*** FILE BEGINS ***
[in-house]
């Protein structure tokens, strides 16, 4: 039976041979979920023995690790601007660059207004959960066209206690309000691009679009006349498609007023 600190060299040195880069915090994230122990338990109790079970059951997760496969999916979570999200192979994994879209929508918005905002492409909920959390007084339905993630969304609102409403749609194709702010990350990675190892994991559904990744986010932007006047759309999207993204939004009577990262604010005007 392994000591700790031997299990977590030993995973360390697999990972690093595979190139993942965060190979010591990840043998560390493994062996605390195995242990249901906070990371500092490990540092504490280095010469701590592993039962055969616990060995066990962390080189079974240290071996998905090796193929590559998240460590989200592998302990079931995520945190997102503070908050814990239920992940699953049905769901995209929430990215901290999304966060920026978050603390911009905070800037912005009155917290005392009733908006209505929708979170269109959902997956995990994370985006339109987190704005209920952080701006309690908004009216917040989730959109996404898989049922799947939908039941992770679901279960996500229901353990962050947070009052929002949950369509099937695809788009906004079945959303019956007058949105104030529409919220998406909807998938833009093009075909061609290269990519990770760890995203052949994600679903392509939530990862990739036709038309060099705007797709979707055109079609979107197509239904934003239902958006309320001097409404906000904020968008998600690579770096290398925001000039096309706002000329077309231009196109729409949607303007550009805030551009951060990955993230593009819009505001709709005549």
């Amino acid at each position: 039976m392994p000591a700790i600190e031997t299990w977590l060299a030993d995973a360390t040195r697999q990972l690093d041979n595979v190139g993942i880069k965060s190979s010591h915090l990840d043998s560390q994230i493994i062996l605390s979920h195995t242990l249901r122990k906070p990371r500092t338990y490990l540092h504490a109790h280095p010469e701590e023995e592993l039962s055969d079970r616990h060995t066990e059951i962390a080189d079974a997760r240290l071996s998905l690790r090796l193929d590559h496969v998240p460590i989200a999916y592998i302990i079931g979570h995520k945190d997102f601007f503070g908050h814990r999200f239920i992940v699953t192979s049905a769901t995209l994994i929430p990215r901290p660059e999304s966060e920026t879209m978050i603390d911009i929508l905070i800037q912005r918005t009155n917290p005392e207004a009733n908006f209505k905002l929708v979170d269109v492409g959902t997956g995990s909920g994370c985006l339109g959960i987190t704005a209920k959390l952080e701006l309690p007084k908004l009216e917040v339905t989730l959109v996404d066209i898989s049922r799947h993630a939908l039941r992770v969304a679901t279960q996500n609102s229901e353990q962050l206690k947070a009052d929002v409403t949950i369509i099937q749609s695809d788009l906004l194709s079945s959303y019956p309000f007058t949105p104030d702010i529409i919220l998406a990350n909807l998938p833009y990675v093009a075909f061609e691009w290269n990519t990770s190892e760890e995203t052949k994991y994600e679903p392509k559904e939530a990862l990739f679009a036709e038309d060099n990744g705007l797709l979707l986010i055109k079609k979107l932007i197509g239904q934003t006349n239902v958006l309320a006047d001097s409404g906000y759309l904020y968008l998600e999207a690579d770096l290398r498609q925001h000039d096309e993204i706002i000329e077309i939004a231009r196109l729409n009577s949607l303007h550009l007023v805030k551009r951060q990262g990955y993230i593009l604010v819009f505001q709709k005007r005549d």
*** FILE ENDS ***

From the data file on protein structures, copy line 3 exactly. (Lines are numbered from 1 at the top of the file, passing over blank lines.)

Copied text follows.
């Amino acid at each position: 039976m392994p000591a700790i600190e031997t299990w977590l060299a030993d995973a360390t040195r697999q990972l690093d041979n595979v190139g993942i880069k965060s190979s010591h915090l990840d043998s560390q994230i493994i062996l605390s979920h195995t242990l249901r122990k906070p990371r500092t338990y490990l540092h504490a109790h280095p010469e701590e023995e592993l039962s055969d079970r616990h060995t066990e059951i962390a080189d079974a997760r240290l071996s998905l690790r090796l193929d590559h496969v998240p460590i989200a999916y592998i302990i079931g979570h995520k945190d997102f601007f503070g908050h814990r999200f239920i992940v699953t192979s049905a769901t995209l994994i929430p990215r901290p660059e999304s966060e920026t879209m978050i603390d911009i929508l905070i800037q912005r918005t009155n917290p005392e207004a009733n908006f209505k905002l929708v979170d269109v492409g959902t997956g995990s909920g994370c985006l339109g959960i987190t704005a209920k959390l952080e701006l309690p007084k908004l009216e917040v339905t989730l959109v996404d066209i898989s049922r799947h993630a939908l039941r992770v969304a679901t279960q996500n609102s229901e353990q962050l206690k947070a009052d929002v409403t949950i369509i099937q749609s695809d788009l906004l194709s079945s959303y019956p309000f007058t949105p104030d702010i529409i919220l998406a990350n909807l998938p833009y990675v093009a075909f061609e691009w290269n990519t990770s190892e760890e995203t052949k994991y994600e679903p392509k559904e939530a990862l990739f679009a036709e038309d060099n990744g705007l797709l979707l986010i055109k079609k979107l932007i197509g239904q934003t006349n239902v958006l309320a006047d001097s409404g906000y759309l904020y968008l998600e999207a690579d770096l290398r498609q925001h000039d096309e993204i706002i000329e077309i939004a231009r196109l729409n009577s949607l303007h550009l007023v805030k551009r951060q990262g990955y993230i593009l604010v819009f505001q709709k005007r005549d």